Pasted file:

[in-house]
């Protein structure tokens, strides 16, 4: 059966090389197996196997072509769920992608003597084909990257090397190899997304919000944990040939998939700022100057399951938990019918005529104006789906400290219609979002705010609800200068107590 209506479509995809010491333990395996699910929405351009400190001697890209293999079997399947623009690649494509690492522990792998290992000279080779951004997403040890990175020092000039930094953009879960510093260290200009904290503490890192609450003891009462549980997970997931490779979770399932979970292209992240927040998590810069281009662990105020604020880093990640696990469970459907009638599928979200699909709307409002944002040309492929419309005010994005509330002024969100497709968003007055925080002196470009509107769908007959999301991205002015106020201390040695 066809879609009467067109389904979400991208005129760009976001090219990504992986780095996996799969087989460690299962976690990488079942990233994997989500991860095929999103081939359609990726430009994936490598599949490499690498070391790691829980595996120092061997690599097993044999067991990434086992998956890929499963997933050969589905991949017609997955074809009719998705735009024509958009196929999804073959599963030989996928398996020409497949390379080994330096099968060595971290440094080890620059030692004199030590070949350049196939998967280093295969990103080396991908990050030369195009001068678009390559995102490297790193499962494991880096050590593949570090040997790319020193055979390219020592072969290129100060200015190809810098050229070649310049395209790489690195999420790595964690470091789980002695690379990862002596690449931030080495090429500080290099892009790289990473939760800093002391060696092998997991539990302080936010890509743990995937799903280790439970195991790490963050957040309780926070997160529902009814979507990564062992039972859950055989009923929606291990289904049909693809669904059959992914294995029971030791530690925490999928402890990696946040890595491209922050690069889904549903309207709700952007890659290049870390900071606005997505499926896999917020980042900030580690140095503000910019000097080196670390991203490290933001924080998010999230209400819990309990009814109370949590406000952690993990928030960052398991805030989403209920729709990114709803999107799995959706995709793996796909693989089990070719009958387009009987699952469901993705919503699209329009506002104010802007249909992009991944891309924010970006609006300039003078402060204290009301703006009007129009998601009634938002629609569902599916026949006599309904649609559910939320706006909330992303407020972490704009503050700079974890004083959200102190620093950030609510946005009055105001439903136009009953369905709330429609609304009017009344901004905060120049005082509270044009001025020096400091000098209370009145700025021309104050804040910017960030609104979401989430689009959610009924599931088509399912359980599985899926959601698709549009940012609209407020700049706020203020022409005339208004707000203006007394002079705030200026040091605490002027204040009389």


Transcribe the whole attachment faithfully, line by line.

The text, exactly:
[in-house]
């Protein structure tokens, strides 16, 4: 059966090389197996196997072509769920992608003597084909990257090397190899997304919000944990040939998939700022100057399951938990019918005529104006789906400290219609979002705010609800200068107590 209506479509995809010491333990395996699910929405351009400190001697890209293999079997399947623009690649494509690492522990792998290992000279080779951004997403040890990175020092000039930094953009879960510093260290200009904290503490890192609450003891009462549980997970997931490779979770399932979970292209992240927040998590810069281009662990105020604020880093990640696990469970459907009638599928979200699909709307409002944002040309492929419309005010994005509330002024969100497709968003007055925080002196470009509107769908007959999301991205002015106020201390040695 066809879609009467067109389904979400991208005129760009976001090219990504992986780095996996799969087989460690299962976690990488079942990233994997989500991860095929999103081939359609990726430009994936490598599949490499690498070391790691829980595996120092061997690599097993044999067991990434086992998956890929499963997933050969589905991949017609997955074809009719998705735009024509958009196929999804073959599963030989996928398996020409497949390379080994330096099968060595971290440094080890620059030692004199030590070949350049196939998967280093295969990103080396991908990050030369195009001068678009390559995102490297790193499962494991880096050590593949570090040997790319020193055979390219020592072969290129100060200015190809810098050229070649310049395209790489690195999420790595964690470091789980002695690379990862002596690449931030080495090429500080290099892009790289990473939760800093002391060696092998997991539990302080936010890509743990995937799903280790439970195991790490963050957040309780926070997160529902009814979507990564062992039972859950055989009923929606291990289904049909693809669904059959992914294995029971030791530690925490999928402890990696946040890595491209922050690069889904549903309207709700952007890659290049870390900071606005997505499926896999917020980042900030580690140095503000910019000097080196670390991203490290933001924080998010999230209400819990309990009814109370949590406000952690993990928030960052398991805030989403209920729709990114709803999107799995959706995709793996796909693989089990070719009958387009009987699952469901993705919503699209329009506002104010802007249909992009991944891309924010970006609006300039003078402060204290009301703006009007129009998601009634938002629609569902599916026949006599309904649609559910939320706006909330992303407020972490704009503050700079974890004083959200102190620093950030609510946005009055105001439903136009009953369905709330429609609304009017009344901004905060120049005082509270044009001025020096400091000098209370009145700025021309104050804040910017960030609104979401989430689009959610009924599931088509399912359980599985899926959601698709549009940012609209407020700049706020203020022409005339208004707000203006007394002079705030200026040091605490002027204040009389």